Letters to a Young Farmer: On Food, Farming, and our Future
Edited by Martha Hodgkins
Princeton Architectural Press, 2017
If you are young (or young at heart) in the food movement, and long for wisdom and guidance from wise and weathered elders and leaders, this collection of essays compiled by Martha Hodgkins of the Stone Barns Center for Food and Agriculture is for you. The cast of contributors includes well-known writers such as Bill McKibben, Barbara Kingsolver, Michael Pollen, Wendell Berry, Raj Patal, and over 30 other farmer-foodie-activist writers you may already know or are due to discover.
In the book’s 1928 namesake, Letters to a Young Poet, R. M. Rilke addresses a wannabe writer, saying, “I know no advice for you save this: to go into yourself and test the deeps in which your life takes rise; at its source you will find the answer to the question whether you must create.” In similarly poetic and prophetic ways, the writers in this treasury offer both encouragement and a tempering realism to young farmers. Tying together the mix of gratitude, stories, sage advice, and political perspectives is an overarching message: Agriculture is in a state of disrepair. It needs you—but only if you are up to the difficult tasks ahead.
The letters detail the ecological, financial and social challenges young farmers face, and also how those challenges began. America’s agricultural history is told from the mouths of those who have worked in the field for decades, sometimes longer in the case of Indigenous writers and those from farming lineages. The injustices and wrong thinking that led to the displacement of Indigenous peoples, the Green Revolution, and degradation of the land, not just at home but in places where America has spread its policies and chemicals, provide context and encourage the young to take up the task of transforming and healing the broken system through grassroots political action.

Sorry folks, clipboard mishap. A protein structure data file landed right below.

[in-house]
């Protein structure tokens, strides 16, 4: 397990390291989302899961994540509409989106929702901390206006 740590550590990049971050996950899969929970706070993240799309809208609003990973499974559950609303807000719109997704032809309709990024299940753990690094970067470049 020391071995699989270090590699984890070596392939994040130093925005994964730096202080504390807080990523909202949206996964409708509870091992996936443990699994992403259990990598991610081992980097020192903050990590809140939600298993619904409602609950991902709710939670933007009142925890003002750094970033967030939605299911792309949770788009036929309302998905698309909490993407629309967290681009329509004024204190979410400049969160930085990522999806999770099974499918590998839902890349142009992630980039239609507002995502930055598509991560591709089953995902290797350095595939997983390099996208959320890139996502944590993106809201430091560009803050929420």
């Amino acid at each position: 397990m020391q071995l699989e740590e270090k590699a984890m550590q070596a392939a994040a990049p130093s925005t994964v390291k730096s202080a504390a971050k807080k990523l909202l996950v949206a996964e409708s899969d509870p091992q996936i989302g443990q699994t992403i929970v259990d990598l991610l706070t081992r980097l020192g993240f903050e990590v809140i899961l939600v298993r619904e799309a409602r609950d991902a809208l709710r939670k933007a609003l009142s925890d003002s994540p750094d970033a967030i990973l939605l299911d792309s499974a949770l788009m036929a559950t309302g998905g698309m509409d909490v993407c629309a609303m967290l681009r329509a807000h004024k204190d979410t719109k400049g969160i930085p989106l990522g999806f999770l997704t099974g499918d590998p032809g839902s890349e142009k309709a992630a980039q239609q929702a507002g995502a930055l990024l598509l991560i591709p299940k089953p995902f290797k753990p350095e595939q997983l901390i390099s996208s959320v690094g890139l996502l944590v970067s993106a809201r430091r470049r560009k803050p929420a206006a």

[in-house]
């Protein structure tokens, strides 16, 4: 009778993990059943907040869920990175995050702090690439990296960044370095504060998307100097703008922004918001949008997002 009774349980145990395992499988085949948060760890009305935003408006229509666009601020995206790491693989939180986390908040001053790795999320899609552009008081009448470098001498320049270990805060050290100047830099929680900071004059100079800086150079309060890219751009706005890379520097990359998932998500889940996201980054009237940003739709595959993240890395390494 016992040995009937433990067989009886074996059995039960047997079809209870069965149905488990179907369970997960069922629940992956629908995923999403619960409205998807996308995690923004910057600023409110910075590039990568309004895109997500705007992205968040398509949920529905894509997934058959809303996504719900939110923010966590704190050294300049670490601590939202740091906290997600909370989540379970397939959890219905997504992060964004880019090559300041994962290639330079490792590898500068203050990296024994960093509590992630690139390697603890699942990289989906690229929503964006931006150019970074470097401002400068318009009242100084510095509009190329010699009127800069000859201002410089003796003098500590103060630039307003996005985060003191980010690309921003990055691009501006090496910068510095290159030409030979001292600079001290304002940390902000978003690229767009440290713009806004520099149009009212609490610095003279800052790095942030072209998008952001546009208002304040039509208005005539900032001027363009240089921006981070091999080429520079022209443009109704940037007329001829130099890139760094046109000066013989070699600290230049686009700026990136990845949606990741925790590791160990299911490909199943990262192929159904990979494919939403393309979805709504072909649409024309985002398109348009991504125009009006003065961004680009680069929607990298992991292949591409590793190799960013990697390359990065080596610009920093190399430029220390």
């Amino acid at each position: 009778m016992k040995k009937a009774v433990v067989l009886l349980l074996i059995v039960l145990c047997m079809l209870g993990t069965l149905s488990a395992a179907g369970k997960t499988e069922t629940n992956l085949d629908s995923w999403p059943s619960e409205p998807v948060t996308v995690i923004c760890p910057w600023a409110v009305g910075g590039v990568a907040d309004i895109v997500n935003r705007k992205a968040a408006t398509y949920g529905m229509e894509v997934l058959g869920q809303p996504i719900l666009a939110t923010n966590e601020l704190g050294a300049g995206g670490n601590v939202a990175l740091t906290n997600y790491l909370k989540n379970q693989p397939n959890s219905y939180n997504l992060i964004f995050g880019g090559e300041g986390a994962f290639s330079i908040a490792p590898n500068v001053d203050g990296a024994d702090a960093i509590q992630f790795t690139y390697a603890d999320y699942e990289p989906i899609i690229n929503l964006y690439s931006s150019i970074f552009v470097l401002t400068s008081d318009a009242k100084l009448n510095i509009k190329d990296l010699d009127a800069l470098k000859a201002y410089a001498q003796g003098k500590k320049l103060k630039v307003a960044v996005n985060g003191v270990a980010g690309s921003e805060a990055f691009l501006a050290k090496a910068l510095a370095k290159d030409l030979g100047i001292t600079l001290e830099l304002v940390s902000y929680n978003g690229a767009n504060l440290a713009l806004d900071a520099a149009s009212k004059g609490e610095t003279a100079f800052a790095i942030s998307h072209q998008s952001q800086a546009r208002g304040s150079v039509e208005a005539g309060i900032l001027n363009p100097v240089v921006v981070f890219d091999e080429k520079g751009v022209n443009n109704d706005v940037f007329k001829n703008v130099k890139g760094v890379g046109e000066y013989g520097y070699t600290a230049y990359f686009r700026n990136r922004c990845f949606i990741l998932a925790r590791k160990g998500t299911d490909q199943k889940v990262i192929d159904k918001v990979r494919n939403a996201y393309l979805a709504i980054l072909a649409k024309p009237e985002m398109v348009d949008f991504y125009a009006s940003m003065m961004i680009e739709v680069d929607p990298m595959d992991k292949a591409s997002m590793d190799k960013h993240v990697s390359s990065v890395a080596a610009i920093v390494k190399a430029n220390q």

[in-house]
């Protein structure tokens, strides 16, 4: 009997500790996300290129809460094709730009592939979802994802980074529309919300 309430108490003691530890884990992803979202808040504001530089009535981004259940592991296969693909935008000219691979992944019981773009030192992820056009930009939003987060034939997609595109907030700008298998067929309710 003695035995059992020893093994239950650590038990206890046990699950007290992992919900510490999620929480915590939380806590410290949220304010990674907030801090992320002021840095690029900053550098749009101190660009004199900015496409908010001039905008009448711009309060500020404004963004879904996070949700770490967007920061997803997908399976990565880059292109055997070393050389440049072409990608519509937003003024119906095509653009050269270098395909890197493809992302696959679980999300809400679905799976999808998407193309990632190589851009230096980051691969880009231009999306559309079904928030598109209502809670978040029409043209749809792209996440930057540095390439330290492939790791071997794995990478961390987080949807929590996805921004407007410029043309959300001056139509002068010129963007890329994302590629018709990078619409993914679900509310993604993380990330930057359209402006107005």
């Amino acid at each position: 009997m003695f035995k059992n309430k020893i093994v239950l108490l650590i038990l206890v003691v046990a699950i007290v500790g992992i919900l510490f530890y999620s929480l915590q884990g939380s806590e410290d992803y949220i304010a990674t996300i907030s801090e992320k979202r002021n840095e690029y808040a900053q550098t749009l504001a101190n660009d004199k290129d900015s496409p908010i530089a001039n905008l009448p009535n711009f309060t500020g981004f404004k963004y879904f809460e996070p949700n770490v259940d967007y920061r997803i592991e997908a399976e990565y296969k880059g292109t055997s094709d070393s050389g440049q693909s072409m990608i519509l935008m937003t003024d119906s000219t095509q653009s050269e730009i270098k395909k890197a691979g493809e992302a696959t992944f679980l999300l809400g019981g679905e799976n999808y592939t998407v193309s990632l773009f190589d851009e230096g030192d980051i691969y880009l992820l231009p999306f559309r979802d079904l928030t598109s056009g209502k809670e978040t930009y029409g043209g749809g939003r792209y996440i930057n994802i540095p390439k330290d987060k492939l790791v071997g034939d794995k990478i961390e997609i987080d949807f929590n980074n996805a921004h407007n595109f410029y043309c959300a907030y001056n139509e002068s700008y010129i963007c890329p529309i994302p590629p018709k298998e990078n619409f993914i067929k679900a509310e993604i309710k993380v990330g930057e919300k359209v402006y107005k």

The writers provide real and practical advice on everything from how to holistically graze cattle and balance the books to how restauranteurs can support their local farmers and educate their market. While many authors acknowledge the long, solitary hours of grueling physical and mental labour farmers undertake, they also remind young farmers to balance their personal and work life so as to avoid burnout, the fate of many idealistic agriculturalists. Above all, the letters repeat the sense of fulfillment that comes from overcoming these challenges over and over again.
You can open this book anywhere and take a bite, but devoured whole it will feed you in the way of a manifesto, providing direction and momentum for changing the course of food and agriculture. You don’t have to be young or based in the U.S.A. to appreciate this rich resource—it’s for anyone who cares about the history, present, and future of farming.
— Trina McDonald